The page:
Saturday, April 30, 2011

Oh me, Oh my, Oh my Mint

      I love putting lots of fresh mint in my tea.  So I have left mint to grow in my garden, as surely, it could not be too difficult to control.  Heck, I would probably use it faster than it could ever grow.

Mint invasion, 4/28/11

      Wrong!  Mistake!  All you doubters out there were correct.  Mint is voracious in its desire to spread.  This shot is of my overwintered garlic and onions.  The bed was started two years ago by essentially dumping a foot of leaves on top of the ground, and then planting directly in the leaves.  The leaves have broken down to soft soil, soil that is delicious to mint.  Little did I know that as I was semi hibernating in the winter, the mint was not.  It was quietly sending out its runners underground, under the nice soft leaf pile.  So now in the spring, I have mint everywhere.  Four foot runners with tens of plants attached.  How do you pull out mint roots without disturbing onions and garlic?  I don't know.
      So now we set in for the long term war.  I will just have too keep pulling mint tops as a stop gap measure.  Maybe as the onions and garlic ripen I can pull them out and then seriously dig out the mint.  I am wondering if the garlic or onions might take on a minty flavor.  Not a pleasant thought.
      I have some 5 gallon buckets with the bottoms cut out.  I will sink one of those nearly to the rim in the garden to see if the mint can be confined in that small plastic area.  Probably not, but worth a try.  The moral to the story, volunteer mint is not your friend.  Not your friend.  Remember that, and pull, pull, pull.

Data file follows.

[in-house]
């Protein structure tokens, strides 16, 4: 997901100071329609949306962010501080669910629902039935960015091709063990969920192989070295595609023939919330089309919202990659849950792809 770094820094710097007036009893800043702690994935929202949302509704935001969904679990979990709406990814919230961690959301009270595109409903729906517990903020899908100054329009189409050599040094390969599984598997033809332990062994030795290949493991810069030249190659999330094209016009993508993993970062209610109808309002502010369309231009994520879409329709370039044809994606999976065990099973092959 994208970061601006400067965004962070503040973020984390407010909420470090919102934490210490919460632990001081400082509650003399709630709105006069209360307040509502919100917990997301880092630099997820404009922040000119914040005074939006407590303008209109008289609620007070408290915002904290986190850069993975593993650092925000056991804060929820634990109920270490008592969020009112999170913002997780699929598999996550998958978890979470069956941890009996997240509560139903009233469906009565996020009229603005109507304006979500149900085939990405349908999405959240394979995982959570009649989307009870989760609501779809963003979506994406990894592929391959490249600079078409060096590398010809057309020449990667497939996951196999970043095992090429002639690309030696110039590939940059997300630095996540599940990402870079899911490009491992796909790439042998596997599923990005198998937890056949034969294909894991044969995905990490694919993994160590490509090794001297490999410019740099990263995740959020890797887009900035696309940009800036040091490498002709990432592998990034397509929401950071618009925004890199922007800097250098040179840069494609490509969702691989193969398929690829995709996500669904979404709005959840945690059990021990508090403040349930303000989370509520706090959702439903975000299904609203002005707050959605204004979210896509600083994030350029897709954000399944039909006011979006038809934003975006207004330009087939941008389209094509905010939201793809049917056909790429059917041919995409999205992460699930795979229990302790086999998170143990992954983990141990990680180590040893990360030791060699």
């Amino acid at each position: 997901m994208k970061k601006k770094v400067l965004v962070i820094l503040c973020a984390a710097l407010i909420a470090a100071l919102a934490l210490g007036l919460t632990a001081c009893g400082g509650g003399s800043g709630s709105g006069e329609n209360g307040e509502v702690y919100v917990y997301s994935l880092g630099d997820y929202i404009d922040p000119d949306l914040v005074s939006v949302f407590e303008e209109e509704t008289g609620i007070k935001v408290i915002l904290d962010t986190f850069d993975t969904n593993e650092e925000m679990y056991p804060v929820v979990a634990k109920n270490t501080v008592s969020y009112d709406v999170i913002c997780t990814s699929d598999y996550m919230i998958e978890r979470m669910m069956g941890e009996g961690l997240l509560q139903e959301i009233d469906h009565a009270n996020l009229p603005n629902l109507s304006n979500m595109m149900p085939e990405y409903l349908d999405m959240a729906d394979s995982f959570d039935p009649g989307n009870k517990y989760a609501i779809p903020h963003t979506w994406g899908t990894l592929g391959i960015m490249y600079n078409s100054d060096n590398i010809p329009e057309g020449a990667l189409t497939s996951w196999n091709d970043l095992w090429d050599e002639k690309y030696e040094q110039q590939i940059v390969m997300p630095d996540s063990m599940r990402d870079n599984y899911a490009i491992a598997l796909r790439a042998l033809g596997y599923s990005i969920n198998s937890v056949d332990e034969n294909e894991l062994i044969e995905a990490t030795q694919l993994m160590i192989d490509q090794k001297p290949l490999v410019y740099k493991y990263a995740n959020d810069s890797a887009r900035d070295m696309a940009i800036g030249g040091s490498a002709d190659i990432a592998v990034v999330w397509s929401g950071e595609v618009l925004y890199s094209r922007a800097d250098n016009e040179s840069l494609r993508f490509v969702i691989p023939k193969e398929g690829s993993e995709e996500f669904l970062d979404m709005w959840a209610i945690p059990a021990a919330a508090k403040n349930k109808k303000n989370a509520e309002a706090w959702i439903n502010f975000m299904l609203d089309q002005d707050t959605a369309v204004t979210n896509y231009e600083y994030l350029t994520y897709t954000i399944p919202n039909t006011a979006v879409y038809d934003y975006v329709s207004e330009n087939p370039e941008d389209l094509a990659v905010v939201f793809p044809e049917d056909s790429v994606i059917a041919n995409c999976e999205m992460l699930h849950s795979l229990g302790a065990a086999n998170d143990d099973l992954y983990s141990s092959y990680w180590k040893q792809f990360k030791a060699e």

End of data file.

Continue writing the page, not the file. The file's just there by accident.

Friday, April 29, 2011

And for the Third Act

      My compost pile is the center of activity in my park garden.  Obviously all of the organic matter ends up there, so as I do weeding, the pulled weeds go there.  Softer parts of sunflower plants go there.  I have a cutting board which can go on top of the pile to use as a work area.  So a lot of my time is spent right in front of the pile.  So my reaction this morning was not totally one of joy.

Compost pile, 4/29/11

      I had noticed some suspicious activity the last couple of days in the upper right hand corner of my pile.  At first, I thought I had left a depression from my water bottle.  But I always put the bottles in the front of the pile.  A depression a few days ago, then a clay lined depression.  Followed by some straw and dried weeds as lining.  Then this morning, a new and defining addition

That pretty much solves the mystery, 4/29/11

George is the Newest Robin farmer, 4/29/11

      So if nothing else, we seem to be growing a bumper crop of robins over at the park this spring.  A bunch of very trusting robins as the photos from the last few days suggest.  My theory is that as more gardeners are adding leaves and mushroom soil to their gardens, the supply of worms is exploding.  So is the supply of nesting robins.  Probably with even more robins to follow.